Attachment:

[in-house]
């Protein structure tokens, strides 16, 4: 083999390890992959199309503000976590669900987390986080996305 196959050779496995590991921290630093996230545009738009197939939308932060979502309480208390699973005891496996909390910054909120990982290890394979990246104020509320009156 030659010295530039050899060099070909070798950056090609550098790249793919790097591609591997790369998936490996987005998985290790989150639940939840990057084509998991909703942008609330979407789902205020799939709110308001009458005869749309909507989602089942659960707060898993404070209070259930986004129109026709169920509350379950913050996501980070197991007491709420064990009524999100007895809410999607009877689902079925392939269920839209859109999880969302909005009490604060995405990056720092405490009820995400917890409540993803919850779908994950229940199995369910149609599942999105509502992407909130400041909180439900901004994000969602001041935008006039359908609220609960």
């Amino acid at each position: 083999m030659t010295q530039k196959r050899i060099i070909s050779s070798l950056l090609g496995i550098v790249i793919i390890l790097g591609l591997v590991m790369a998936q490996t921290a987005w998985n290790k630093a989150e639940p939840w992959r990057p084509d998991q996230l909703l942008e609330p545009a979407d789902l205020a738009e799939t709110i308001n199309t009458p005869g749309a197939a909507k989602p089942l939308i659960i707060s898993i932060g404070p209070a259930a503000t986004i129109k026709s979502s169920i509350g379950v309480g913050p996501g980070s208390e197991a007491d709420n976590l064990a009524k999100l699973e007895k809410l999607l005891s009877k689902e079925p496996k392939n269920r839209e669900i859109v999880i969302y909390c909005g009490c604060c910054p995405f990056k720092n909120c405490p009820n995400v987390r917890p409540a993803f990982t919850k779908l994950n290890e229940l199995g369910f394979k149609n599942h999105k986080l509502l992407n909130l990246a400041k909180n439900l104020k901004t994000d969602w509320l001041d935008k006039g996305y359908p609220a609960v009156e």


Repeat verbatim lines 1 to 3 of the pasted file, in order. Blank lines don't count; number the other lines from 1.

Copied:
[in-house]
């Protein structure tokens, strides 16, 4: 083999390890992959199309503000976590669900987390986080996305 196959050779496995590991921290630093996230545009738009197939939308932060979502309480208390699973005891496996909390910054909120990982290890394979990246104020509320009156 030659010295530039050899060099070909070798950056090609550098790249793919790097591609591997790369998936490996987005998985290790989150639940939840990057084509998991909703942008609330979407789902205020799939709110308001009458005869749309909507989602089942659960707060898993404070209070259930986004129109026709169920509350379950913050996501980070197991007491709420064990009524999100007895809410999607009877689902079925392939269920839209859109999880969302909005009490604060995405990056720092405490009820995400917890409540993803919850779908994950229940199995369910149609599942999105509502992407909130400041909180439900901004994000969602001041935008006039359908609220609960």
């Amino acid at each position: 083999m030659t010295q530039k196959r050899i060099i070909s050779s070798l950056l090609g496995i550098v790249i793919i390890l790097g591609l591997v590991m790369a998936q490996t921290a987005w998985n290790k630093a989150e639940p939840w992959r990057p084509d998991q996230l909703l942008e609330p545009a979407d789902l205020a738009e799939t709110i308001n199309t009458p005869g749309a197939a909507k989602p089942l939308i659960i707060s898993i932060g404070p209070a259930a503000t986004i129109k026709s979502s169920i509350g379950v309480g913050p996501g980070s208390e197991a007491d709420n976590l064990a009524k999100l699973e007895k809410l999607l005891s009877k689902e079925p496996k392939n269920r839209e669900i859109v999880i969302y909390c909005g009490c604060c910054p995405f990056k720092n909120c405490p009820n995400v987390r917890p409540a993803f990982t919850k779908l994950n290890e229940l199995g369910f394979k149609n599942h999105k986080l509502l992407n909130l990246a400041k909180n439900l104020k901004t994000d969602w509320l001041d935008k006039g996305y359908p609220a609960v009156e």